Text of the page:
No, there is no need to qualify for resident status under immigration laws. Mexican law on property ownership is comprehensive and provides protection for the seller and the buyer in all property transactions, provided that you follow the law, ensure you have all the necessary documentation and adhere to all the proper procedures.

7. Are there any restrictions for Americans buying property in Mexico?

The rules regarding real estate purchases by foreign, non-Mexican nationals have been dramatically liberalized over the last 10 years. Although the Mexican Constitution still technically prohibits direct ownership by foreigners of real estate within 100 kilometers of any border, and within 50 kilometers of any coastline, the Mexican government has introduced a system of land trusts so that foreign nationals can now invest in a property inside the so-called restricted zones.
The trust holds the deeds to the property, but you are sole beneficiary to the trust (and therefore the property). You have full rights to do whatever you like with your property: it can be developed (in accordance with local planning regulations), rented, leased, sold, or given away. In other words, you own the property in all but name. The trust enables you to name a beneficiary upon your death, and you do not need to have a Mexican will in order for your wishes in regard to the trust to be executed.

8. How can I ensure nothing goes wrong?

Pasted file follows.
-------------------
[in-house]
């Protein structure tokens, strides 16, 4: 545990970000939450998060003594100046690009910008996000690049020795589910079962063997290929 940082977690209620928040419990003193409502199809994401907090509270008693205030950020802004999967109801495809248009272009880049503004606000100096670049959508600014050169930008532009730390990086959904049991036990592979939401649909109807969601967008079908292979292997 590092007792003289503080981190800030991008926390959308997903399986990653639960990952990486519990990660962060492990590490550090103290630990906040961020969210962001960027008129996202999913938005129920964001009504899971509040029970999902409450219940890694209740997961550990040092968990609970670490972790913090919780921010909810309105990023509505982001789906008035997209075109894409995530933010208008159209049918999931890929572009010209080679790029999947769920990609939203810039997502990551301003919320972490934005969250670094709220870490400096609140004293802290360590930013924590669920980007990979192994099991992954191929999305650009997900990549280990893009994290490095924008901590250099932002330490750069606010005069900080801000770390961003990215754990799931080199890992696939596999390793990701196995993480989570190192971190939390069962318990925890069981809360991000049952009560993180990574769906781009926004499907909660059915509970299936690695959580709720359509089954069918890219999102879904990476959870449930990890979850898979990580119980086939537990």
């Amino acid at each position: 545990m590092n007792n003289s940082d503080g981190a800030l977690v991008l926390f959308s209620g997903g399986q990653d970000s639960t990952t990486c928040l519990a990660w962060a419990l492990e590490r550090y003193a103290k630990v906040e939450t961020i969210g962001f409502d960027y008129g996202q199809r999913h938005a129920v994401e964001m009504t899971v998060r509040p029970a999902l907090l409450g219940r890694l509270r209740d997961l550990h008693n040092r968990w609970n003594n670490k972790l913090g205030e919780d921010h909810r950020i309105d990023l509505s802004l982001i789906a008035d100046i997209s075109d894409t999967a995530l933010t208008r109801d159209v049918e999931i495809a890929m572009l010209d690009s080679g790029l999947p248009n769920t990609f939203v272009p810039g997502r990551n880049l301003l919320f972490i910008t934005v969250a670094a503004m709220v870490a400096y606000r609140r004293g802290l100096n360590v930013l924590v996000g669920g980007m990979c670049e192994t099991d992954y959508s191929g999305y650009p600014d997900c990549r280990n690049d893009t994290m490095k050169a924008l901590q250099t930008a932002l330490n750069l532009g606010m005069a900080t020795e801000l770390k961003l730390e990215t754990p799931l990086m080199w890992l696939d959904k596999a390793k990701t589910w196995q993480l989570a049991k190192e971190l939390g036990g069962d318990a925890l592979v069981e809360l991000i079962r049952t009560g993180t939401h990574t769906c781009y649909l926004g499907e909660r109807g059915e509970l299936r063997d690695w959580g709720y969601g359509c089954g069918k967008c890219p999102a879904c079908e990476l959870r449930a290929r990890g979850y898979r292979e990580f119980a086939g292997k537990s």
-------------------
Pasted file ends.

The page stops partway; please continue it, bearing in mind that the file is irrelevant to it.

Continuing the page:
An all-too-common and potentially costly problem involves developers who do not get the proper zoning and subdivision permission to develop their land for resale. They might be marketing a project that appears to be above board. You might see survey stakes marking the lot lines and have in hand a glossy brochure with drawings of what the plans entail. But unless you can be absolutely sure you'll get your own independent title to your lot, don't buy. And the only way to be sure is to have a title-insurance company investigate the project for you.

9. What is title insurance and why is it important?

Title is a legal right to the possession of property. By purchasing title insurance, you make sure you hold clear title to your property and that, should anybody dispute that title, you'll have an advocate who will defend your claim in the local courts. I highly recommend title insurance - particularly for undeveloped land. And if the title insurer you've hired says he will not insure the property…don't buy it. Two U.S. firms offering title insurance in Mexico are First American Title Insurance and Stewart Title and Guarantee Company.

10. Some people think the building quality in Mexico is not up to the standards of the United States. Once you decide to buy, how do you ensure quality control?

Just like in the United States, there are a lot of different developers and builders in Mexico. Most luxury properties are of the highest quality. At El Encanto en Punta Mita, for example, we build with the expectations of our international buyers in mind while being cognizant of the fact that building materials and processes are different from those used in the United States.

For more information on buying property in Mexico, please email us at info@elencantohoa.com and we will contact you shortly.